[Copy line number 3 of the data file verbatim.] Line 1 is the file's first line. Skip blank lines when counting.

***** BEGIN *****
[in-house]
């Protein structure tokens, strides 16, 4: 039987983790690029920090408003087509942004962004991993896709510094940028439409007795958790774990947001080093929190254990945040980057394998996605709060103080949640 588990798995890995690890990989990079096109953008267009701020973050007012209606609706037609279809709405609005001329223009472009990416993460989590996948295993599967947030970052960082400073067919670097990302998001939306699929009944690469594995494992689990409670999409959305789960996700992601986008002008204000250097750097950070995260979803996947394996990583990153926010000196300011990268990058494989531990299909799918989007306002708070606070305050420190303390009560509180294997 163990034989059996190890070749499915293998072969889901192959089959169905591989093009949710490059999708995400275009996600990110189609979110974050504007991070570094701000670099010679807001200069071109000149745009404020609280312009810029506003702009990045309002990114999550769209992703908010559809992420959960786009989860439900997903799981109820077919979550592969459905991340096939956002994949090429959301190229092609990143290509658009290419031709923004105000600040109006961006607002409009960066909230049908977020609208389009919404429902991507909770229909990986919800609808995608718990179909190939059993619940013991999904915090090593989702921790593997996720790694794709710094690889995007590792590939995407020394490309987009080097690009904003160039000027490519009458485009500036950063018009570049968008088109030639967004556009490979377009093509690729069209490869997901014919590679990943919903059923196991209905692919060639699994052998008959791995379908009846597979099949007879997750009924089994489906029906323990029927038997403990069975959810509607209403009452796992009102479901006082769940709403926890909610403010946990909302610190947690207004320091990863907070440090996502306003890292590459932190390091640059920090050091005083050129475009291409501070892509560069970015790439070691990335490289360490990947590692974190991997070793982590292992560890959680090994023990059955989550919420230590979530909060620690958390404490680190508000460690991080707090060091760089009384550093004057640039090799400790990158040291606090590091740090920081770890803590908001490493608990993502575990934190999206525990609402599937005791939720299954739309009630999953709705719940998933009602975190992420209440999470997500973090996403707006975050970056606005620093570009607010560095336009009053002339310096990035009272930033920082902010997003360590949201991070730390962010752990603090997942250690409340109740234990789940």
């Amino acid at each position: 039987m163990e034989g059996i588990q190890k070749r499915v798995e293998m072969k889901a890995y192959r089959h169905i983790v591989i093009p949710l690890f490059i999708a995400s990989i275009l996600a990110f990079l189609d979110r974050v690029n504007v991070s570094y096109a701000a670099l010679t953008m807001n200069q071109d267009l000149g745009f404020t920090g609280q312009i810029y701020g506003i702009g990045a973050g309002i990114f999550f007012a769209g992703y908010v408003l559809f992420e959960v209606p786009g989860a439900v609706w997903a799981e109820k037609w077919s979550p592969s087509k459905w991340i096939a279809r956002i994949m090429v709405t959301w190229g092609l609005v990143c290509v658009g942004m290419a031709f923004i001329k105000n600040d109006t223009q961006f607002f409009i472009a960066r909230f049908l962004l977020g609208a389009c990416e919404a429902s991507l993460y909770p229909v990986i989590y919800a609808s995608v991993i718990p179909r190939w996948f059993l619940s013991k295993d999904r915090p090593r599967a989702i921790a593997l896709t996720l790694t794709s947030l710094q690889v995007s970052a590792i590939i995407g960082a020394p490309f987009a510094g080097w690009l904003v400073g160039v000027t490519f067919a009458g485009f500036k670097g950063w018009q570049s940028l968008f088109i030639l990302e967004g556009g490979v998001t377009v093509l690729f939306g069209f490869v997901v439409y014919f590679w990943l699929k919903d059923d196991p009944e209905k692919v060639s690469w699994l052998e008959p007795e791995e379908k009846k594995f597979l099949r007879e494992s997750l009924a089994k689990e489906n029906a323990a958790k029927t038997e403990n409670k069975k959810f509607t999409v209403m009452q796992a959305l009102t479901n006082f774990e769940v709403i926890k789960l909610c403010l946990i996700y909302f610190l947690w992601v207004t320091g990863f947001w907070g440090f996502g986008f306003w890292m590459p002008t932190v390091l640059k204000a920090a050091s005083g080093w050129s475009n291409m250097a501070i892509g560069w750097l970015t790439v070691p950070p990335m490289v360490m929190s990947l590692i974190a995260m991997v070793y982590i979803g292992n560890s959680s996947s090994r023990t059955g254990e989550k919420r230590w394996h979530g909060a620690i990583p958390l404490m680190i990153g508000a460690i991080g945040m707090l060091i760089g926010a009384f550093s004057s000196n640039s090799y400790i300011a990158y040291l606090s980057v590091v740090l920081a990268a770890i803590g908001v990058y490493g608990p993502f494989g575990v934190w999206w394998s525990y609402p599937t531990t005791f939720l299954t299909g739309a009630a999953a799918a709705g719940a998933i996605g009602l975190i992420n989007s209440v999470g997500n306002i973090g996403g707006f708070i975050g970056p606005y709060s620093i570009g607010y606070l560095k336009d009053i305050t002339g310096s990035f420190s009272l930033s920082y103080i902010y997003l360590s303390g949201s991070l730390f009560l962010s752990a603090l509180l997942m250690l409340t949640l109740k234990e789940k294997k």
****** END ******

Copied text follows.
């Amino acid at each position: 039987m163990e034989g059996i588990q190890k070749r499915v798995e293998m072969k889901a890995y192959r089959h169905i983790v591989i093009p949710l690890f490059i999708a995400s990989i275009l996600a990110f990079l189609d979110r974050v690029n504007v991070s570094y096109a701000a670099l010679t953008m807001n200069q071109d267009l000149g745009f404020t920090g609280q312009i810029y701020g506003i702009g990045a973050g309002i990114f999550f007012a769209g992703y908010v408003l559809f992420e959960v209606p786009g989860a439900v609706w997903a799981e109820k037609w077919s979550p592969s087509k459905w991340i096939a279809r956002i994949m090429v709405t959301w190229g092609l609005v990143c290509v658009g942004m290419a031709f923004i001329k105000n600040d109006t223009q961006f607002f409009i472009a960066r909230f049908l962004l977020g609208a389009c990416e919404a429902s991507l993460y909770p229909v990986i989590y919800a609808s995608v991993i718990p179909r190939w996948f059993l619940s013991k295993d999904r915090p090593r599967a989702i921790a593997l896709t996720l790694t794709s947030l710094q690889v995007s970052a590792i590939i995407g960082a020394p490309f987009a510094g080097w690009l904003v400073g160039v000027t490519f067919a009458g485009f500036k670097g950063w018009q570049s940028l968008f088109i030639l990302e967004g556009g490979v998001t377009v093509l690729f939306g069209f490869v997901v439409y014919f590679w990943l699929k919903d059923d196991p009944e209905k692919v060639s690469w699994l052998e008959p007795e791995e379908k009846k594995f597979l099949r007879e494992s997750l009924a089994k689990e489906n029906a323990a958790k029927t038997e403990n409670k069975k959810f509607t999409v209403m009452q796992a959305l009102t479901n006082f774990e769940v709403i926890k789960l909610c403010l946990i996700y909302f610190l947690w992601v207004t320091g990863f947001w907070g440090f996502g986008f306003w890292m590459p002008t932190v390091l640059k204000a920090a050091s005083g080093w050129s475009n291409m250097a501070i892509g560069w750097l970015t790439v070691p950070p990335m490289v360490m929190s990947l590692i974190a995260m991997v070793y982590i979803g292992n560890s959680s996947s090994r023990t059955g254990e989550k919420r230590w394996h979530g909060a620690i990583p958390l404490m680190i990153g508000a460690i991080g945040m707090l060091i760089g926010a009384f550093s004057s000196n640039s090799y400790i300011a990158y040291l606090s980057v590091v740090l920081a990268a770890i803590g908001v990058y490493g608990p993502f494989g575990v934190w999206w394998s525990y609402p599937t531990t005791f939720l299954t299909g739309a009630a999953a799918a709705g719940a998933i996605g009602l975190i992420n989007s209440v999470g997500n306002i973090g996403g707006f708070i975050g970056p606005y709060s620093i570009g607010y606070l560095k336009d009053i305050t002339g310096s990035f420190s009272l930033s920082y103080i902010y997003l360590s303390g949201s991070l730390f009560l962010s752990a603090l509180l997942m250690l409340t949640l109740k234990e789940k294997k």